Covid passports could work – but coercion is doomed

Covid passports could work – but coercion is doomed

After initially resisting the idea of ​​Covid passports, the government decided to introduce them in “high risk” environments in England, such as nightclubs and large crowds, by the end of September in order to encourage young people to get vaccinated. While the details of this measure are not yet known, it will likely involve showing proof of vaccination, a negative Covid test, or recent recovery from the virus.

Plans for England’s vaccine passports were announced shortly after France introduced its uncompromising ‘pass-health’ approach, which requires people entering restaurants, cinemas, trains and shopping malls. to show proof of two vaccinations, a recent negative Covid test or a recent recovery from infection. The news of France’s health pass sparked mass protests; an estimated 160,000 people took to the streets on July 24. But it also boosted uptake of the vaccine. Nearly 4 million people came forward to be vaccinated after the announcement of the health pass.

Many seem to think that vaccine passports are a viable solution that would encourage adoption and allow businesses to stay open while ensuring that restaurants, bars and nightclubs do not become Covid hotspots. Still, the introduction of a passport would be a technical and ethical minefield, and a number of criteria would have to be met, ranging from how immunity is measured to the technology used and the ethical requirements it meets. The technology is expected to run across multiple operating systems and be tied to personal information while maintaining confidentiality. But beyond these concerns, would a Covid passport actually work?

At the end of June, the Netherlands introduced the type of passport currently offered in England. Its CoronaCheck app collapsed within hours of its release. People had to have a negative test, proof of vaccination or recovery. The passport was intended for nightclubs, but on the first night a report filmed drunken revelers explaining how they used a friend’s negative test results to get in and find ways to bypass the QR code.

The app was smart: in addition to proof of vaccination or a test, it asked for limited personal information (your initials and part of your date of birth), while its ever-changing QR code avoided issues. confidentiality and tracking. But the weak link was that the bouncers rarely checked the app against personal identification, as that would have required additional staff at the gate. The UK government may have developed a more advanced solution, but I am not optimistic. The only way for me to get UK settlement status was to borrow an Android phone from a coworker as the government application form was not working on an iPhone.

Like much of its response to the pandemic, the government’s Covid vaccine passport shifts responsibility from ministers to individual members of the public. We were first asked to use our “personal judgment” as to when and where to wear face coverings. From now on, nightclubs will become the arbiter of whether it is safe for people to enter. In France, a vaccination passport will apply in restaurants and other places, but in the UK, nightclubs – which generate around £ 66 billion a year and are responsible for 8% of the country’s employment – were distinguished by the government. If companies are now scrambling to hire staff and implement new Covid passes just for the policy to change in September, their preparations could be in vain.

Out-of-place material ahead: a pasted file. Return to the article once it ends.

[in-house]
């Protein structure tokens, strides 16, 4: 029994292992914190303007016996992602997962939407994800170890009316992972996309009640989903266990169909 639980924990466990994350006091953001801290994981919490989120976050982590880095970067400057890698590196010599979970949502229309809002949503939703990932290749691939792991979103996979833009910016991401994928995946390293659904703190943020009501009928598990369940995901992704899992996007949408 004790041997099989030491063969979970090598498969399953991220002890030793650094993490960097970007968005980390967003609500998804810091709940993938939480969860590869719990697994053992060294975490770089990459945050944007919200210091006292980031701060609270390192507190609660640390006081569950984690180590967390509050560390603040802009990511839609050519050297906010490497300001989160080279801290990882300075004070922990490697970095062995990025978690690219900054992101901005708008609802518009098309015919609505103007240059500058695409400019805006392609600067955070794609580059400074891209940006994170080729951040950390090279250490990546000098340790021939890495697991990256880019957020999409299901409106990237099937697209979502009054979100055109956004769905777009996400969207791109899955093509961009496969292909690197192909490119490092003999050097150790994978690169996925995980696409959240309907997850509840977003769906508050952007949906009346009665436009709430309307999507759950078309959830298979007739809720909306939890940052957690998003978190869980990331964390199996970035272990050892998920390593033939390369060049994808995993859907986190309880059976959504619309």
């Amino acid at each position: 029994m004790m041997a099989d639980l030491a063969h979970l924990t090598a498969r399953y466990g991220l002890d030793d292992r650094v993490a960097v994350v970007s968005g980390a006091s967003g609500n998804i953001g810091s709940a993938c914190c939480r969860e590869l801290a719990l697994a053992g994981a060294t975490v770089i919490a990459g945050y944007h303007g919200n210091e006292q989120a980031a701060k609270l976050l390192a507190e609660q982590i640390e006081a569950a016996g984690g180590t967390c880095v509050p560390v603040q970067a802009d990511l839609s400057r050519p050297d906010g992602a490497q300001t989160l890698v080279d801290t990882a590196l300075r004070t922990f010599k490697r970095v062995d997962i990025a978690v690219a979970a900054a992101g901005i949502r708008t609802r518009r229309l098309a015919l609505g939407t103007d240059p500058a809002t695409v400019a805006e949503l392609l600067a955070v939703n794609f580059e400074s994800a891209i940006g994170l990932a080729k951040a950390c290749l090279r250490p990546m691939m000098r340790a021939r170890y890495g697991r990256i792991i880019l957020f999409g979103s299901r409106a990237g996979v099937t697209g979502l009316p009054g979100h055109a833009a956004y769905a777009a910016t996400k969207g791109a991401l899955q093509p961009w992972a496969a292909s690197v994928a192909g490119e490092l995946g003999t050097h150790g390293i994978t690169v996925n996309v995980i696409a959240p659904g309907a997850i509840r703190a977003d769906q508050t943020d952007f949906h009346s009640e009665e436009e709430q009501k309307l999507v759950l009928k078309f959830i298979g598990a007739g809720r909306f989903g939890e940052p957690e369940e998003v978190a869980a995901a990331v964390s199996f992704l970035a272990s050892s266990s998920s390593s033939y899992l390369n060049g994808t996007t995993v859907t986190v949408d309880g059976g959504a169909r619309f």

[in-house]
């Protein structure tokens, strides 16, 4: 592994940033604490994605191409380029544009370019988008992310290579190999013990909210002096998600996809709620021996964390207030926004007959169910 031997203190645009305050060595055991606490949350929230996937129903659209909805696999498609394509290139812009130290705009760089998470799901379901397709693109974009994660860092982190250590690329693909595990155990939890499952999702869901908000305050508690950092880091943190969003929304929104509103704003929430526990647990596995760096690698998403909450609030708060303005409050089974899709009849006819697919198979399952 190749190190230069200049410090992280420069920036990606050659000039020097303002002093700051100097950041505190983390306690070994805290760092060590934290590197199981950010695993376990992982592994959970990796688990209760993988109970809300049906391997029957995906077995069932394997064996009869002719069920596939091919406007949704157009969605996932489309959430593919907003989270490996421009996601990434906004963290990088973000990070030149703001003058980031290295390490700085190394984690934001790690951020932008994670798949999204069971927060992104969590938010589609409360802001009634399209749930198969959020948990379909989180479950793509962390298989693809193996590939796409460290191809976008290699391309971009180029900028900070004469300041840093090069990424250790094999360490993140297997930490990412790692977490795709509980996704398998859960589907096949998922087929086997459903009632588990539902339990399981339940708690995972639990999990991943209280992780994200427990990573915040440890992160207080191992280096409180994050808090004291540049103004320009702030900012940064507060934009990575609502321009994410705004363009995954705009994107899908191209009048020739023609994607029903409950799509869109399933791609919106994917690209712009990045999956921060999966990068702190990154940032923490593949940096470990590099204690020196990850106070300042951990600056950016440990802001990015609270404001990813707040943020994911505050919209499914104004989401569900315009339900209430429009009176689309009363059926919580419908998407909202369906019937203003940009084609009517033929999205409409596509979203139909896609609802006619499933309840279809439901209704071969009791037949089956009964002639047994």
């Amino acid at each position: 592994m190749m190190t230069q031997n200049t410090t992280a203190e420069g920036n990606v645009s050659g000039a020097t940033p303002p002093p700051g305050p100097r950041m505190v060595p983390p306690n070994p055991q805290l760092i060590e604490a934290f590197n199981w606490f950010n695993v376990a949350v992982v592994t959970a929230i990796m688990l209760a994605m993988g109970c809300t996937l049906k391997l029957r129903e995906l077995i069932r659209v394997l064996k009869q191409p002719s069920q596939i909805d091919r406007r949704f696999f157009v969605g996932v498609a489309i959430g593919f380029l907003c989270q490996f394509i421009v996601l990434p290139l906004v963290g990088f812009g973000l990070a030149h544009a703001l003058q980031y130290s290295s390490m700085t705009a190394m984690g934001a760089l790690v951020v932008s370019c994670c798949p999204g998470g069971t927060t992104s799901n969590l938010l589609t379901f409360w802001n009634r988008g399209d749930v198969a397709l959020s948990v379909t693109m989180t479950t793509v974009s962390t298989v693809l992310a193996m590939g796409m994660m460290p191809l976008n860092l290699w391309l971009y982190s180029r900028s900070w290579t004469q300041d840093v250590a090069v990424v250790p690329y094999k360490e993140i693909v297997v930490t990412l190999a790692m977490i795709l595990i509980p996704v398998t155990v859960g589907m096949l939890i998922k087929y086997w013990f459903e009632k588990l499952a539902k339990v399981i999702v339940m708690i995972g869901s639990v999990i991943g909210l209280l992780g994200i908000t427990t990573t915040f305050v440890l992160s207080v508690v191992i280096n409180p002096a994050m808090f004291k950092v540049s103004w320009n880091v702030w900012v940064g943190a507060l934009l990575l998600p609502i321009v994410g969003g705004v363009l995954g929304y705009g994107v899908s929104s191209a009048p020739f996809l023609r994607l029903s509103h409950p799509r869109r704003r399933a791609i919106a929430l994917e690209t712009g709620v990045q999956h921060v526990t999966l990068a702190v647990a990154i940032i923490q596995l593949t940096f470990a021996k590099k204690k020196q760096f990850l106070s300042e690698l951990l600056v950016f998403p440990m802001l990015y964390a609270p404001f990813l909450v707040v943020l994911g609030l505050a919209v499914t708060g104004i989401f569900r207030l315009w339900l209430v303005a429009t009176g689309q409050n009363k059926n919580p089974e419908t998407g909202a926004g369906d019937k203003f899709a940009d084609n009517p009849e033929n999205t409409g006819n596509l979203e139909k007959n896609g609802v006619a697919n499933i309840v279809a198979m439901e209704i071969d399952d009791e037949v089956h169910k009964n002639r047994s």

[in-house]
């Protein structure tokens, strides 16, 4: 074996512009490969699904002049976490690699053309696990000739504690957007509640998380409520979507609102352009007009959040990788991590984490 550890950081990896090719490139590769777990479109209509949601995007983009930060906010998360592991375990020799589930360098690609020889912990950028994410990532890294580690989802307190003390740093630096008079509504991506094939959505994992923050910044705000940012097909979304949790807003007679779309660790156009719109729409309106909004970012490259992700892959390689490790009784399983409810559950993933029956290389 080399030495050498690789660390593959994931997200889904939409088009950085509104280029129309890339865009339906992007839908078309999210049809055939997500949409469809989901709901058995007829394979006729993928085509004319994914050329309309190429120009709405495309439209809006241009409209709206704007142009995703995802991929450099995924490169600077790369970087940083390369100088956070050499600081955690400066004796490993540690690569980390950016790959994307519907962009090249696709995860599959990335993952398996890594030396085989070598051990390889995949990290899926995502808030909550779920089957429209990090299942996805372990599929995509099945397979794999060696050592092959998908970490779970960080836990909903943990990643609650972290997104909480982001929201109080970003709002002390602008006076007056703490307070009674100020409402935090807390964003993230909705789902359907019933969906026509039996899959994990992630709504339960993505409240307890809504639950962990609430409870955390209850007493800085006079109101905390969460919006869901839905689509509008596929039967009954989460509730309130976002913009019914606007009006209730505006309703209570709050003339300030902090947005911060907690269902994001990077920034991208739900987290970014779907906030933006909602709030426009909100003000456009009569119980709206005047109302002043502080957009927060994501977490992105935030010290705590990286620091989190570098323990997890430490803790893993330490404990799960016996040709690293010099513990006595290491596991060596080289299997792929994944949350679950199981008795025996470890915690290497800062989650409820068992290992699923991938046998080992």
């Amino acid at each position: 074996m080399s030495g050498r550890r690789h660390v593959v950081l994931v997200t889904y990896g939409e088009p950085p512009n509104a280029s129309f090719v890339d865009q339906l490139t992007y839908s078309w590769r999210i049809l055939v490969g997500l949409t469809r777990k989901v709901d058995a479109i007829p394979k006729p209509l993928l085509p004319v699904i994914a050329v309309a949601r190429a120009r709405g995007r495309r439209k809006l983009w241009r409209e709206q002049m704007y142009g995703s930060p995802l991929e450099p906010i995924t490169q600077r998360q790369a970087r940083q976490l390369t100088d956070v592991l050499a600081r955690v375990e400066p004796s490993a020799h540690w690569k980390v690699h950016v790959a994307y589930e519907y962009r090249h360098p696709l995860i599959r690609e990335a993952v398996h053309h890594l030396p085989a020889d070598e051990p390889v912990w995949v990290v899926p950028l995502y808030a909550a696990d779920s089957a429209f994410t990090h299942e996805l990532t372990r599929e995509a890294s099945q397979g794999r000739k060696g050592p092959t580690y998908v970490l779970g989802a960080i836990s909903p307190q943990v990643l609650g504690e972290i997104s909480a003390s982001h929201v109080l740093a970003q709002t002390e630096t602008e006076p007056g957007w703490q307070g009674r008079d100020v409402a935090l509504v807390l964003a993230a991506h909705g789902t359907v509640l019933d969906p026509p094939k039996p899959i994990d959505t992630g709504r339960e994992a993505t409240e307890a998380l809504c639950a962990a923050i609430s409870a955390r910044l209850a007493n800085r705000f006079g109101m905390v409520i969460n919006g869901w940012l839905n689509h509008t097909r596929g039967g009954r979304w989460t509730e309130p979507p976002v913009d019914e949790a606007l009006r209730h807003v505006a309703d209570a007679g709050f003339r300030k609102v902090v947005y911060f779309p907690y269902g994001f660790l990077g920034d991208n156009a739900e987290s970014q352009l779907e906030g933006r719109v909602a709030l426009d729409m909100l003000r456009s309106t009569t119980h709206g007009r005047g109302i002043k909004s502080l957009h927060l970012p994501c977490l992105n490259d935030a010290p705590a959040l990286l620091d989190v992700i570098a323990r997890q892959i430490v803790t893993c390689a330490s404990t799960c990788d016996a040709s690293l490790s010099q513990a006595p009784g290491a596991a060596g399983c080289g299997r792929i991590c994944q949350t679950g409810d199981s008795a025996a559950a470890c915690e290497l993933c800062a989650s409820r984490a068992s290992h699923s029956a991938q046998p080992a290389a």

Public health experts and behavior scientists have long argued that policies that nudge people or dangling incentives like a carrot are more effective than the stick. Although it seems difficult to understand now, there has been a considerable backlash over the mandatory introduction of seat belts, and it has taken years to ban smoking on public transport and in indoor spaces. Again, the concern was to what extent the state could interfere with personal rights and way of life. In the United States, where there are large numbers of people hesitant to vaccinate, states have introduced incentives ranging from free guns and beer to million dollar lotteries. Yet a recent study found that it was not coercion that worked, but the personal approach of a textual reminder that this vaccine is “for you” that was most effective in getting people vaccinated.

There is a risk that a mandatory Covid pass could be seen as coercive, fueling greater mistrust of vaccines. Requiring an ID or passport to enter a football game or nightclub could fuel suspicion among those who oppose the use of Covid certification. We conducted a nationally representative survey of 1,476 adults in the UK in December 2020 when the vaccine was first deployed, along with five focus groups, and found that those who distrust the government and receive information from unregulated social media sources such as YouTube were less willing to get vaccinated. For Covid conspirators, a vaccine passport can have the same symbolic effect as the face masks that have so pissed off anti-containment protesters.

When it comes to public health measures, it is naïve to make a straightforward libertarian case that government should stay out of people’s privacy. As with passive smoking, the government has a moral duty to stop the spread of Covid, to promote and protect the health and well-being of its citizens. Policies that restrict individual freedom for the greater public good can be powerful, but they need to be properly vetted to make sure they work. This means avoiding unfairly coercive measures that will only do more harm than protection.

  • Professor Melinda Mills is Director of the Leverhulme Center for Demographic Science, University of Oxford, and a member of SPI-B, the behavioral sciences subgroup of Sage


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